Your final project should be a 10 page evaluation paper; a 10-page research paper using MLA style citations; a 20-30 minute video (video should be edited and include footage which analyzes and explicates your experience); or a portfolio and 6-page essay.
The Evaluation Paper
The evaluation paper (or, alternatively, the six page essay accompanying a portfolio) can be "informal" in the sense that it will likely be personal and anecdotal but it should nonetheless be analytical, reporting on not only what you did with your semester but also what you thought about what you did-- where it all fits into the larger scheme of the field you interned in or your life plans or whatever is most appropriate to your own situation.
Should you choose the portfolio option, I suggest you approach the portfolio as a portfolio one would use in job hunting, i.e., one which showcases the range of your abilities and experience by presenting an example of your best work in whatever categories are applicable (as opposed to say, the creative writing class portfolio model where ALL the work completed in a semester might be included).
Submission of Project
You will want to look for notification of specific deadlines in your particular semester but the submission period for your final projects/papers will generally be scheduled for the Tuesday of the second last week of classes through the Tuesday of the last week of classes, in the case of spring/fall internships, or the last week of Summer Session III in the case of summer internships. You might not have (probably will not have) quite finished up with your final internship hours at that point but that should not affect your ability to complete the project.
If you are not able to leave your final project with me, please, do not shove it under the door. The Undergraduate Secretary will have a box in her office where you can leave it. This means you need to plan on delivering your paper (or having someone bring it for you) during normal English office hours. Summer interns will need to mail their projects to Prof. Gelineau.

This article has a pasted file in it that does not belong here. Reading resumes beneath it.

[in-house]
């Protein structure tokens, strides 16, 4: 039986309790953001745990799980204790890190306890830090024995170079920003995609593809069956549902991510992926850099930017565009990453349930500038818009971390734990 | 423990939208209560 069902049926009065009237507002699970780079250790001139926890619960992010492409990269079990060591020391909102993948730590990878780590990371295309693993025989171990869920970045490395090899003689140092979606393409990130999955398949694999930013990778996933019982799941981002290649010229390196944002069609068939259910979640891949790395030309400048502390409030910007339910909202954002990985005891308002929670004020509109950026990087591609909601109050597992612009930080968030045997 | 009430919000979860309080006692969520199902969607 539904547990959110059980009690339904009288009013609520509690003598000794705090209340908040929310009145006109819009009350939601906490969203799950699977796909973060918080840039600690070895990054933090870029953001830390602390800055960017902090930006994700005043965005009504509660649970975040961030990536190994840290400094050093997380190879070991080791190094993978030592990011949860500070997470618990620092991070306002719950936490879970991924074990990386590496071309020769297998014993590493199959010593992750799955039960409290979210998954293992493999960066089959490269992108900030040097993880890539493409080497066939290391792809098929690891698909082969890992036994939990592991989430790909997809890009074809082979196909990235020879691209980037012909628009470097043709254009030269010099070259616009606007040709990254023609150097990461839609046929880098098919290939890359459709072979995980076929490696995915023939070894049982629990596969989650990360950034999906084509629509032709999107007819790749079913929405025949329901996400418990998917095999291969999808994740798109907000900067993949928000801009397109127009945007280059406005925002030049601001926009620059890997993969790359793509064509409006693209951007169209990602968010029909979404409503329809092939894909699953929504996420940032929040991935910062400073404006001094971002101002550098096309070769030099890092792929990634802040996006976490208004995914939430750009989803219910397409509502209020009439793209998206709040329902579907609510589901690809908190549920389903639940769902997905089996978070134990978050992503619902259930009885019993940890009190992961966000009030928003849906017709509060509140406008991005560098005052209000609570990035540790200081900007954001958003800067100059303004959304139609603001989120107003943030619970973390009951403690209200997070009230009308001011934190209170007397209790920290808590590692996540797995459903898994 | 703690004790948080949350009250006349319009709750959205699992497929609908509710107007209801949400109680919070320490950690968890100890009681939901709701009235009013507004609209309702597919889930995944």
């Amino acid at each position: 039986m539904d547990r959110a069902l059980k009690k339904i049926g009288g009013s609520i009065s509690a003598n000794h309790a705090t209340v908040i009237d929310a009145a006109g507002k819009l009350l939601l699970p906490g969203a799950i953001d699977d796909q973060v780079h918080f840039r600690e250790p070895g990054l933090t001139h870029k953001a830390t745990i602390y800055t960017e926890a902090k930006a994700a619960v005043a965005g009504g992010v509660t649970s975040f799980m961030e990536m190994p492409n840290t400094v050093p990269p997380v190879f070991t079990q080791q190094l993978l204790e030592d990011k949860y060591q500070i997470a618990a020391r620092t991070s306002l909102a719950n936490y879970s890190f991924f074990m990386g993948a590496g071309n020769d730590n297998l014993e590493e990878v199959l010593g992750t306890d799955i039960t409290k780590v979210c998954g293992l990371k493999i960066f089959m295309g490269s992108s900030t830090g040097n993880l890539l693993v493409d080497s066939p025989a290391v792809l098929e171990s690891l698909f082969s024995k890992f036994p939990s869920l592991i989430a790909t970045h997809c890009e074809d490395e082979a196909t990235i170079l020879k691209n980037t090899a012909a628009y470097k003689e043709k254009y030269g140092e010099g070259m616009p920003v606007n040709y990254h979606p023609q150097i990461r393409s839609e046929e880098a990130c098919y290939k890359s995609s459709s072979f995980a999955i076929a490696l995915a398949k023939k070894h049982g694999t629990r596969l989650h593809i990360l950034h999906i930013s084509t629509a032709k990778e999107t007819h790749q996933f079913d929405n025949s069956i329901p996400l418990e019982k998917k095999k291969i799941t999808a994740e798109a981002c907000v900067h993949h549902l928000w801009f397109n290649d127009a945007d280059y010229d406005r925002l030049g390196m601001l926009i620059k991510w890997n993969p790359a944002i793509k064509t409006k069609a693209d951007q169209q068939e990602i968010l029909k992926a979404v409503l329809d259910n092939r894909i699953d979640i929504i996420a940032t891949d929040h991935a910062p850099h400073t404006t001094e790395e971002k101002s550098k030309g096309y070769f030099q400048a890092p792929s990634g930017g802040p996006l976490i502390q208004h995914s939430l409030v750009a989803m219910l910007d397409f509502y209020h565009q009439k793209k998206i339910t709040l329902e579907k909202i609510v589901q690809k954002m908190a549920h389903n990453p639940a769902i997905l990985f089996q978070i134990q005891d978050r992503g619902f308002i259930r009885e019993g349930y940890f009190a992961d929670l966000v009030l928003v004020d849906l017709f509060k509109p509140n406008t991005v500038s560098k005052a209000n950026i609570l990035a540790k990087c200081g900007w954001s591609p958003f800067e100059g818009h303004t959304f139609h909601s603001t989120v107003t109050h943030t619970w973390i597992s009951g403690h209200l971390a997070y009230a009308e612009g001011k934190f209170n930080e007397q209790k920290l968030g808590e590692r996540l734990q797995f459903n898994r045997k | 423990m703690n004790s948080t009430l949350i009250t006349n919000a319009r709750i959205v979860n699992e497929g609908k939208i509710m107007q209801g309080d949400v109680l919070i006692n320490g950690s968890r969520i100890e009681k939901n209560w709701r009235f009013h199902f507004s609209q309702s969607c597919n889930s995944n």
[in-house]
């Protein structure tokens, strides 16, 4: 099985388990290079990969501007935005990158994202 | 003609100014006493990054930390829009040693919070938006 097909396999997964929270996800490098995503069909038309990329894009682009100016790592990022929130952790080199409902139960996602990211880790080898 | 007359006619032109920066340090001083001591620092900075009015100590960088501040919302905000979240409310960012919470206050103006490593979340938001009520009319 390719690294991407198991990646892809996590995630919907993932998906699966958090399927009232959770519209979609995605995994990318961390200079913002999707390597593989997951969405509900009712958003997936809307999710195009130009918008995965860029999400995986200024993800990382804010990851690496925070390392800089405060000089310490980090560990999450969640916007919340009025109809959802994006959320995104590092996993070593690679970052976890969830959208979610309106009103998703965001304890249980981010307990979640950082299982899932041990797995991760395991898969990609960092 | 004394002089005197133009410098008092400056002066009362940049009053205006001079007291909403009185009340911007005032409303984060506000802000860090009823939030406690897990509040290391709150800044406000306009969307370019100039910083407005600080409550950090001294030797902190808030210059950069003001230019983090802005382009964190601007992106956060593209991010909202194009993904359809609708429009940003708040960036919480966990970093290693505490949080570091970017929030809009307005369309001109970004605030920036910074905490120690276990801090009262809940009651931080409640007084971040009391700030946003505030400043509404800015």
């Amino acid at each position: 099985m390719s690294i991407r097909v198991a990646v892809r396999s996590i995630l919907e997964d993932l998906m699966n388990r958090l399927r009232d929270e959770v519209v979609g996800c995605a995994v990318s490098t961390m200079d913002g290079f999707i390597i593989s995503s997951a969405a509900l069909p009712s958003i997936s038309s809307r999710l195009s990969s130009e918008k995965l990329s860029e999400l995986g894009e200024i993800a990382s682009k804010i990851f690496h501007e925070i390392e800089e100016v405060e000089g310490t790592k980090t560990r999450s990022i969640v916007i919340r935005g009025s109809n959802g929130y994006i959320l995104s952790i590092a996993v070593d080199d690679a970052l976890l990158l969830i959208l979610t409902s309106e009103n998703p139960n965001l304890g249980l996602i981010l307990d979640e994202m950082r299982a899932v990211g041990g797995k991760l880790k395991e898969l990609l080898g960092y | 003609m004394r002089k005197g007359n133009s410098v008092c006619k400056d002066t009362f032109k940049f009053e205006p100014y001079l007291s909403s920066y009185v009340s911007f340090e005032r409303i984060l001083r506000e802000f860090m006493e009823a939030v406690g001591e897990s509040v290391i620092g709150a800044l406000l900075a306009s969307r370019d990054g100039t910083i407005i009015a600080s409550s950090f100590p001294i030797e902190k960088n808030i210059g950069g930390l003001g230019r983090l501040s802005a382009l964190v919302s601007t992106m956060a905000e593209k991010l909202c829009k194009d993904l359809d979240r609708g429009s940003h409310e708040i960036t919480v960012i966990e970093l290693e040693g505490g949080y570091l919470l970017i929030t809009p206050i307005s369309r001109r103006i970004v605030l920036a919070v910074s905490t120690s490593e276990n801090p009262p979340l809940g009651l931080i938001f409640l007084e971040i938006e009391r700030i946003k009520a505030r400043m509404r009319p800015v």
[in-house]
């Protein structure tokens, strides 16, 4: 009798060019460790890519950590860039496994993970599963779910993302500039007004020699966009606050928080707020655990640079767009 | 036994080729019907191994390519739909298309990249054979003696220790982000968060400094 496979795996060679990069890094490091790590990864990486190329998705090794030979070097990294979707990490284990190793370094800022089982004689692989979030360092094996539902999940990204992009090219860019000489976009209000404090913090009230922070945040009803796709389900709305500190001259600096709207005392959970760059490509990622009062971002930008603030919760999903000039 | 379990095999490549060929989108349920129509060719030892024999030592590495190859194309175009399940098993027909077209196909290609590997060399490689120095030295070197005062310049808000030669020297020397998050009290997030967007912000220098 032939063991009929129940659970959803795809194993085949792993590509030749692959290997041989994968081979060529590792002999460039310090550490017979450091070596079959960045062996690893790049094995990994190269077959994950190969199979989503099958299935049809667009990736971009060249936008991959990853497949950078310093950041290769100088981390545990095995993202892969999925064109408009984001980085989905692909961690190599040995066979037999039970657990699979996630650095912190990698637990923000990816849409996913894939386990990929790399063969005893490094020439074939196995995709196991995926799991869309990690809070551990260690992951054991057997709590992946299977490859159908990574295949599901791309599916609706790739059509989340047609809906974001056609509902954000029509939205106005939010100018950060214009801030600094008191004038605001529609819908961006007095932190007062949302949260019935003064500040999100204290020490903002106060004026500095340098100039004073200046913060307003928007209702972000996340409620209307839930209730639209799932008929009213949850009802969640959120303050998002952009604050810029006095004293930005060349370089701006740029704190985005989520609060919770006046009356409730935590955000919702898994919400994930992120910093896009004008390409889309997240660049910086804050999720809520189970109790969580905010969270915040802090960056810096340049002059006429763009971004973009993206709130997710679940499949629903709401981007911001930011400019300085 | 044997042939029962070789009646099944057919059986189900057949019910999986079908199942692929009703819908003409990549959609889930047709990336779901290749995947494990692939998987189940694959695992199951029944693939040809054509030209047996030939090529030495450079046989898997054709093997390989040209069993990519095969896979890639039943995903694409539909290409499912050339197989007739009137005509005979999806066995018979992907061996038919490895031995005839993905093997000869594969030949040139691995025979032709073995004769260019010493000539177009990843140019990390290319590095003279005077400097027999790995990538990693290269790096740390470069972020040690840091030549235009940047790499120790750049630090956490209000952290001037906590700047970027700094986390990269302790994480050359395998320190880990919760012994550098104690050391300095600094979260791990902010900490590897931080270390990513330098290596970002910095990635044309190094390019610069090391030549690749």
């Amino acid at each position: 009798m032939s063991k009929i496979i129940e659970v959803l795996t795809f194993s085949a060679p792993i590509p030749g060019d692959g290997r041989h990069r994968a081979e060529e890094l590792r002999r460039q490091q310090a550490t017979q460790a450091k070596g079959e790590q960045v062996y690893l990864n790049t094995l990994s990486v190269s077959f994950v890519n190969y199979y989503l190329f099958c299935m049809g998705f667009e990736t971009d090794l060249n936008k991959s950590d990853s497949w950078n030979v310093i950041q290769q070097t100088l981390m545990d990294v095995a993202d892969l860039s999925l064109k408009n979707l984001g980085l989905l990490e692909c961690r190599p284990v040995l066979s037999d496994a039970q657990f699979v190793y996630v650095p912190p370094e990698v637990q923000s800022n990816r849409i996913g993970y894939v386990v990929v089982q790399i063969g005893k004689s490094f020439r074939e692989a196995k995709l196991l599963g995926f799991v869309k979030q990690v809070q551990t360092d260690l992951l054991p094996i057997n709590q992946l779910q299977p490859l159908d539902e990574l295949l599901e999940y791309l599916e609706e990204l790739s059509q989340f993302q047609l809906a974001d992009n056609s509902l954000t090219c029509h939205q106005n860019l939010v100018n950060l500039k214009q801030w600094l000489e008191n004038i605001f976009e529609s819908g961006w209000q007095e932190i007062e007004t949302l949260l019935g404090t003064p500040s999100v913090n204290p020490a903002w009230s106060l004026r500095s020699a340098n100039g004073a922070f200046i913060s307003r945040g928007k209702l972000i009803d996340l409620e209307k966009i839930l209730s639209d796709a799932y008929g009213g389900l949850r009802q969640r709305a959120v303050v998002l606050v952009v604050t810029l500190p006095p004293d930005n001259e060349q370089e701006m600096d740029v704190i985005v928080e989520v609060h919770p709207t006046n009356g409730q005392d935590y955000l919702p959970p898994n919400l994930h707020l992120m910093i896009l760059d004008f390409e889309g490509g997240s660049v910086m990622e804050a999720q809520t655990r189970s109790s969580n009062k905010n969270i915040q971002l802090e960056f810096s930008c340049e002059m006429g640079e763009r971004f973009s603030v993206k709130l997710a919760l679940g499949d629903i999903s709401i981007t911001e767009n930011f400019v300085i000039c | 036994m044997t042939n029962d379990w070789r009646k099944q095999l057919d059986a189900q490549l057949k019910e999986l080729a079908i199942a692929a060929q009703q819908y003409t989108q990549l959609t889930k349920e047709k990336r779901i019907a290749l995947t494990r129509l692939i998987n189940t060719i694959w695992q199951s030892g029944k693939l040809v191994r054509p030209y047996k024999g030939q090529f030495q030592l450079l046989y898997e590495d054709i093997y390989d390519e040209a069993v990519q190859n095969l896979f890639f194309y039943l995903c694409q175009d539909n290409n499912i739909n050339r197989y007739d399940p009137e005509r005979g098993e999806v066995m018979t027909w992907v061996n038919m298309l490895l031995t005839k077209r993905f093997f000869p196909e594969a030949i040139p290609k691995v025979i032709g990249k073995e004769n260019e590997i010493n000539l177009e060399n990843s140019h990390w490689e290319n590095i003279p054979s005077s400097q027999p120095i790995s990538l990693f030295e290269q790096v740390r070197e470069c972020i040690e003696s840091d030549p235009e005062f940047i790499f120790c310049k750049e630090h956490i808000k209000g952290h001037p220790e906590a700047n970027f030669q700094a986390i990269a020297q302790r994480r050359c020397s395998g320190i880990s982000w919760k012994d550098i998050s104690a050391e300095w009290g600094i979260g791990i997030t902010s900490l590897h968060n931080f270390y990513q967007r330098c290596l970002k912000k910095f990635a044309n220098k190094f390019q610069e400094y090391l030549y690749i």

Prof. Gelineau will respond directly to you by email with response to your final project so typically students do not require return of those projects but sometimes the project or portfolio include materials you would like to have returned to you. There are two options in that case: either provide a suitable self-addressed, stamped envelope for immediate return OR stop by my office (LN 1211 In the corridor between the cafe and the library, across from the booths.) during office hours the semester following your internship. Projects not claimed over the period of a full semester past the semester in which you interned will be shredded.
Your sponsor should be receiving a letter towards the end of the semester asking for their evaluation of your performance to be sent to me no later than the last week of classes. As we approach the end of the semester, it wouldn't hurt to politely inquire if your evaluation has been sent yet. In fact, if you have had a good experience with your internship (as I hope you have), and particularly if you feel confident that your sponsor has been happy with your performance, it would be a good idea to ask your sponsor if they wouldn't mind writing a letter for your credentials file at the same time that they write their evaluation letter to me. Just be sure to be clear that those are two different letters with different destinations and slightly different intentions (one to evaluate your performance for me, and one to recommend your sterling qualities as an employee to potential employers). IF YOU DO NOT YET HAVE A CREDENTIALS FILE, STOP BY THE CAREER DEVELOPMENT OFFICE FOR ADVICE ON HOW TO GO ABOUT SETTING ONE UP. Don't presume that it is smarter to wait for that recommendation when you're actually on the job hunt. See tips on maximizing your internship for more on this.
The idea behind this assignment is to get a feel for the field you are interning in. This helps to provide a wider context for your own individual experience. The items in the bibliography are not intended to be items you are reading in the course of your internship (i.e., legal briefs, corporate reports, or books you are writing cover blurbs for) but rather trade periodicals, or things like news reports or thought pieces on happenings in your field or industry. These may be articles you have found on your own, but many times the most fruitful route is to ask your supervisor what they read to keep up to date. This way you not only get suggestions for periodicals you might not even have known existed, but you also demonstrate to your supervisor your initiative and interest.
An annotated bibliography contains the usual bibliographic information and then includes a brief (usually 3-5 sentences) analytical synopsis--that is to say, BRIEFLY, what the piece was about and what you thought about it.
It is not a requirement that your final project refer to the articles in your annotated bibliography but when the bibliography items are well-chosen, it is common for final projects to do so.